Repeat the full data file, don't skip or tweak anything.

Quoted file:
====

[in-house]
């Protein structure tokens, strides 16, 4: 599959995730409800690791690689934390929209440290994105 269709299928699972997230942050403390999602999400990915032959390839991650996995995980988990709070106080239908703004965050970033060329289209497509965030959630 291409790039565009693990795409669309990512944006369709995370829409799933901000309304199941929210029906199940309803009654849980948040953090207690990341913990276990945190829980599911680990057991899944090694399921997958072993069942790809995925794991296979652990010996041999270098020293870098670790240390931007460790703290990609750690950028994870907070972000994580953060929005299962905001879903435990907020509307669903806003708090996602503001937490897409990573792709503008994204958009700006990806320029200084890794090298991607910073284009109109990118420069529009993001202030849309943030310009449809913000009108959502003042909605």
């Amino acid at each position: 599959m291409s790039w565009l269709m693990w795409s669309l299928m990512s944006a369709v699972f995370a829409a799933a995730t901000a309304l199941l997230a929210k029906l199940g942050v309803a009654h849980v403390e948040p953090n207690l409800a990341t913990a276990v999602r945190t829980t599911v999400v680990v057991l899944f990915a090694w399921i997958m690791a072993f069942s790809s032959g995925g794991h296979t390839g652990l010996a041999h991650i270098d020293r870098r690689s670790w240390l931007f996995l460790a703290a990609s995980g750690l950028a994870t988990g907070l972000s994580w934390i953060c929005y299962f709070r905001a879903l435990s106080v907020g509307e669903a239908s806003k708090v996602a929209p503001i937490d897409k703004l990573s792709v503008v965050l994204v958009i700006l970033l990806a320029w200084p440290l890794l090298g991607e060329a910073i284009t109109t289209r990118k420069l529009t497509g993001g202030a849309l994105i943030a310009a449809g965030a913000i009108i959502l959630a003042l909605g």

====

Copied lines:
[in-house]
């Protein structure tokens, strides 16, 4: 599959995730409800690791690689934390929209440290994105 269709299928699972997230942050403390999602999400990915032959390839991650996995995980988990709070106080239908703004965050970033060329289209497509965030959630 291409790039565009693990795409669309990512944006369709995370829409799933901000309304199941929210029906199940309803009654849980948040953090207690990341913990276990945190829980599911680990057991899944090694399921997958072993069942790809995925794991296979652990010996041999270098020293870098670790240390931007460790703290990609750690950028994870907070972000994580953060929005299962905001879903435990907020509307669903806003708090996602503001937490897409990573792709503008994204958009700006990806320029200084890794090298991607910073284009109109990118420069529009993001202030849309943030310009449809913000009108959502003042909605």
């Amino acid at each position: 599959m291409s790039w565009l269709m693990w795409s669309l299928m990512s944006a369709v699972f995370a829409a799933a995730t901000a309304l199941l997230a929210k029906l199940g942050v309803a009654h849980v403390e948040p953090n207690l409800a990341t913990a276990v999602r945190t829980t599911v999400v680990v057991l899944f990915a090694w399921i997958m690791a072993f069942s790809s032959g995925g794991h296979t390839g652990l010996a041999h991650i270098d020293r870098r690689s670790w240390l931007f996995l460790a703290a990609s995980g750690l950028a994870t988990g907070l972000s994580w934390i953060c929005y299962f709070r905001a879903l435990s106080v907020g509307e669903a239908s806003k708090v996602a929209p503001i937490d897409k703004l990573s792709v503008v965050l994204v958009i700006l970033l990806a320029w200084p440290l890794l090298g991607e060329a910073i284009t109109t289209r990118k420069l529009t497509g993001g202030a849309l994105i943030a310009a449809g965030a913000i009108i959502l959630a003042l909605g």